Are natural hygiene products really better?

Half of the American population—some 150 million women—will menstruate over the course of approximately forty years of their life. You can do the math (but here’s some help: that’s roughly 17,000 pads or tampons per woman per lifetime). That equals a lot of feminine products either ending up in landfills or being flushed into our water waste systems. But the waste isn’t even our biggest concern. Cotton—a fiber commonly used in feminine products—is the most heavily sprayed commercial crop, bombarded with all sorts of pesticides and fungicides, and then we go and put that near (or in) our most sensitive parts? What?

Pesticide exposure is linked to a number of health problems, including infertility. Pads with plastic adhesives and overlays can contain BPA, a toxin also linked to infertility among a number of serious health issues. And let’s not forget that some of those household feminine hygiene brands are owned by corporations who not only test products on animals, but they are also responsible for damaging environmental practices.

So what natural options are there, and do they work?

First of all, yes, natural products work as well, or even better than conventional options. There are disposable pads and tampons, just like you’re used to, made from organic ingredients, and some are even biodegradable. Look for Naturcare and Seventh Generation brands in your local health food store, especially if you are a tampon user.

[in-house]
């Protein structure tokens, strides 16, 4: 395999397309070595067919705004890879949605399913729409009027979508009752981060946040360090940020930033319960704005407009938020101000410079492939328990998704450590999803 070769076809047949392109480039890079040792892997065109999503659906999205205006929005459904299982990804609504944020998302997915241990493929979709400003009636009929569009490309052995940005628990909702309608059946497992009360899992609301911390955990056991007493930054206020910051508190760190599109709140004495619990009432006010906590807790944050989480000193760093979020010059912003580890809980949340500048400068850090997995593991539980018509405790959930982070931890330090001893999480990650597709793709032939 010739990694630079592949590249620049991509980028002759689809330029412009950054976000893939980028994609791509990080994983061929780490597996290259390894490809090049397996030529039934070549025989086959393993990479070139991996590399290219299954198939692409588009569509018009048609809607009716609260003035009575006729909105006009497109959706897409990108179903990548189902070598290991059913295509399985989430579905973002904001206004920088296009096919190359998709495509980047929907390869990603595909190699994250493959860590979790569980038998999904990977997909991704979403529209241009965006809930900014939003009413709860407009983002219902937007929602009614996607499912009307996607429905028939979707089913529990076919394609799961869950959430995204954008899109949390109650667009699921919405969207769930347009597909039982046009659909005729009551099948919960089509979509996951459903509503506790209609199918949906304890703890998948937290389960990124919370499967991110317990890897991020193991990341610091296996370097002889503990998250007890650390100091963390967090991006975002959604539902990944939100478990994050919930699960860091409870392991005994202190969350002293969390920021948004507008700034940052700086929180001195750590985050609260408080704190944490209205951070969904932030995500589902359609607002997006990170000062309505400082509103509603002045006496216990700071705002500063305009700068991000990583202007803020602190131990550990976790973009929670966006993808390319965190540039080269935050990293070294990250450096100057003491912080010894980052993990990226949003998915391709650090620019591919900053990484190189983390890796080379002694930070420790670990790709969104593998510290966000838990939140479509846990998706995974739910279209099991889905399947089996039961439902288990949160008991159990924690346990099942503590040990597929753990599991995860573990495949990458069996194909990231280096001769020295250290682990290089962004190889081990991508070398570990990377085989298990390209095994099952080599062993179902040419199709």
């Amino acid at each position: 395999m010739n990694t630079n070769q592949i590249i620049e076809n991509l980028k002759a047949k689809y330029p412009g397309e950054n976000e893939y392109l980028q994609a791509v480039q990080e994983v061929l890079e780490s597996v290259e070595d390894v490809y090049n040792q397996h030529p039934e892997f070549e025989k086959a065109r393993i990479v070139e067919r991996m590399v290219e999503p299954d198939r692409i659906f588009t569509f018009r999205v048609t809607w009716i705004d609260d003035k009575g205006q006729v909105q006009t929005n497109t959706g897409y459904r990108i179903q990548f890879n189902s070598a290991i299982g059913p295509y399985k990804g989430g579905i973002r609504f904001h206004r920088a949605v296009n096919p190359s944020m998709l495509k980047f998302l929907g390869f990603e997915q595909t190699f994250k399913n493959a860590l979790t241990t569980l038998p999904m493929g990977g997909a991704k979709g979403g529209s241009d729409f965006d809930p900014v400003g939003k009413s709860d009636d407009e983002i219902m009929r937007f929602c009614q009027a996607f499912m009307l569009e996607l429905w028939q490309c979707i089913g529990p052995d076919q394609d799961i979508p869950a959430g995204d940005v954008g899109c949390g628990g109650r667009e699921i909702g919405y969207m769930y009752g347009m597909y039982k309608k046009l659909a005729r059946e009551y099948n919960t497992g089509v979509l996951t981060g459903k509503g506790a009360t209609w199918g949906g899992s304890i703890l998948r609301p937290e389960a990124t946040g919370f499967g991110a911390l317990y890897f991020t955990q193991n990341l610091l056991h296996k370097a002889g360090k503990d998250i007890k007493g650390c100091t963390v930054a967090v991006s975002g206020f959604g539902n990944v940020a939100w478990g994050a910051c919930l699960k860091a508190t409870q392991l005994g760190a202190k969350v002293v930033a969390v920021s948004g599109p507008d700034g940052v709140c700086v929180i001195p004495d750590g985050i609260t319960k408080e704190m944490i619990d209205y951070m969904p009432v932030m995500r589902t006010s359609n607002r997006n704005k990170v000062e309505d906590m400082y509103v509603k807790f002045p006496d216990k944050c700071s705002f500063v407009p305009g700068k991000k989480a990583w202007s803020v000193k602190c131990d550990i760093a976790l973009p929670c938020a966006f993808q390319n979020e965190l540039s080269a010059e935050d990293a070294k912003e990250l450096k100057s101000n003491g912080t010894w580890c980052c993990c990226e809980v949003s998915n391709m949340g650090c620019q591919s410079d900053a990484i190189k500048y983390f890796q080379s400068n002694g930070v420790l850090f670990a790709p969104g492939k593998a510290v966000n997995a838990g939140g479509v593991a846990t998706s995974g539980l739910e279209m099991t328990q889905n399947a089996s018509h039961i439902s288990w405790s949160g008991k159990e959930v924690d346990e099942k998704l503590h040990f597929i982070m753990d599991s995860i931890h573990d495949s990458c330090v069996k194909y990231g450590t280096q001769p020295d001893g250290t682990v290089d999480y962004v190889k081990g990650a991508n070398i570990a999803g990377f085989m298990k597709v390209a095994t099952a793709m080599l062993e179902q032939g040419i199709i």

The Diva Cup is a BPA-free silicone capture device that fits somewhat like a tampon, except you just empty it out once it’s full and reuse. You can also opt for reusable napkins such as Glad Rags, which you wear like a regular pad, rinse out and wash for repeat use. Our ancestors, and some cultures around the world today still use methods like this, by wearing thick fabrics to catch the flow and being in tune enough with their bodies to know when the next release is coming so they can be ready.

It’s also important to note that cultures honor and revere this cycle. It seems we here in America treat it like any old disease or nuisance—even taking birth control pills that can stop us from being the women we are. To that I say… let it flow.

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Photo: jenlight